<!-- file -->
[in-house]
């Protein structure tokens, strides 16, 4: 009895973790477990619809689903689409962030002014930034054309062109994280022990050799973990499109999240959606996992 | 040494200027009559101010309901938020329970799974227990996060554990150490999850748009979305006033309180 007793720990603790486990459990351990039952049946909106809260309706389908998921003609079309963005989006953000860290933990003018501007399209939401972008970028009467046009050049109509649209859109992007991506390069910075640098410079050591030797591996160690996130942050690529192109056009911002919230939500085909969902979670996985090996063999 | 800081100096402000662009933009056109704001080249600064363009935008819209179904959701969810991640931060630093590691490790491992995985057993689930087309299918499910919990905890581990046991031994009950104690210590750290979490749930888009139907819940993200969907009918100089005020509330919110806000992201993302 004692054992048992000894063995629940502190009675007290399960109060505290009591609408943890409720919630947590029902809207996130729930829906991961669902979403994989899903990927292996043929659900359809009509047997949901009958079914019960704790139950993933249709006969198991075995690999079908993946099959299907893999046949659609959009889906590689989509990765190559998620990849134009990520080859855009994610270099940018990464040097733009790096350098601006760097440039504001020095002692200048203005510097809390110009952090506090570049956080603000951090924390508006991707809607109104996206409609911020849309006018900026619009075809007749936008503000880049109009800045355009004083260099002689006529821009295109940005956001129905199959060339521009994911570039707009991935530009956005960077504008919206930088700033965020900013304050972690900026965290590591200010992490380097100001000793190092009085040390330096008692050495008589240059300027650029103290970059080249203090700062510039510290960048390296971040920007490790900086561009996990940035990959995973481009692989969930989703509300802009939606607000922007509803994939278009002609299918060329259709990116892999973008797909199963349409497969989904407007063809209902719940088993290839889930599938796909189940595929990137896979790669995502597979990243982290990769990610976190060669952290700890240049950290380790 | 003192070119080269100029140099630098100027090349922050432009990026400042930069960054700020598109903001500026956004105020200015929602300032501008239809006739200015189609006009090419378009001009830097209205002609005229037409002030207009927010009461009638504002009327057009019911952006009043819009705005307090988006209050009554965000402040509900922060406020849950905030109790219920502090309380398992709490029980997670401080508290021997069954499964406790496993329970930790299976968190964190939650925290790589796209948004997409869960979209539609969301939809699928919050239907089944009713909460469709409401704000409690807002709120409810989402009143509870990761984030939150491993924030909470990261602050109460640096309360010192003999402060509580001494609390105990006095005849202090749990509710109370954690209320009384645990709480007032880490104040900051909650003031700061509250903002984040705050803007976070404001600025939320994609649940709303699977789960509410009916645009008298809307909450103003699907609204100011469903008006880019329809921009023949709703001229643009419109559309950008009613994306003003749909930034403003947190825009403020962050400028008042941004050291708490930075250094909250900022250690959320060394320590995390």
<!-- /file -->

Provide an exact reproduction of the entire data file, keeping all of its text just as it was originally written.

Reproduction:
[in-house]
């Protein structure tokens, strides 16, 4: 009895973790477990619809689903689409962030002014930034054309062109994280022990050799973990499109999240959606996992 | 040494200027009559101010309901938020329970799974227990996060554990150490999850748009979305006033309180 007793720990603790486990459990351990039952049946909106809260309706389908998921003609079309963005989006953000860290933990003018501007399209939401972008970028009467046009050049109509649209859109992007991506390069910075640098410079050591030797591996160690996130942050690529192109056009911002919230939500085909969902979670996985090996063999 | 800081100096402000662009933009056109704001080249600064363009935008819209179904959701969810991640931060630093590691490790491992995985057993689930087309299918499910919990905890581990046991031994009950104690210590750290979490749930888009139907819940993200969907009918100089005020509330919110806000992201993302 004692054992048992000894063995629940502190009675007290399960109060505290009591609408943890409720919630947590029902809207996130729930829906991961669902979403994989899903990927292996043929659900359809009509047997949901009958079914019960704790139950993933249709006969198991075995690999079908993946099959299907893999046949659609959009889906590689989509990765190559998620990849134009990520080859855009994610270099940018990464040097733009790096350098601006760097440039504001020095002692200048203005510097809390110009952090506090570049956080603000951090924390508006991707809607109104996206409609911020849309006018900026619009075809007749936008503000880049109009800045355009004083260099002689006529821009295109940005956001129905199959060339521009994911570039707009991935530009956005960077504008919206930088700033965020900013304050972690900026965290590591200010992490380097100001000793190092009085040390330096008692050495008589240059300027650029103290970059080249203090700062510039510290960048390296971040920007490790900086561009996990940035990959995973481009692989969930989703509300802009939606607000922007509803994939278009002609299918060329259709990116892999973008797909199963349409497969989904407007063809209902719940088993290839889930599938796909189940595929990137896979790669995502597979990243982290990769990610976190060669952290700890240049950290380790 | 003192070119080269100029140099630098100027090349922050432009990026400042930069960054700020598109903001500026956004105020200015929602300032501008239809006739200015189609006009090419378009001009830097209205002609005229037409002030207009927010009461009638504002009327057009019911952006009043819009705005307090988006209050009554965000402040509900922060406020849950905030109790219920502090309380398992709490029980997670401080508290021997069954499964406790496993329970930790299976968190964190939650925290790589796209948004997409869960979209539609969301939809699928919050239907089944009713909460469709409401704000409690807002709120409810989402009143509870990761984030939150491993924030909470990261602050109460640096309360010192003999402060509580001494609390105990006095005849202090749990509710109370954690209320009384645990709480007032880490104040900051909650003031700061509250903002984040705050803007976070404001600025939320994609649940709303699977789960509410009916645009008298809307909450103003699907609204100011469903008006880019329809921009023949709703001229643009419109559309950008009613994306003003749909930034403003947190825009403020962050400028008042941004050291708490930075250094909250900022250690959320060394320590995390």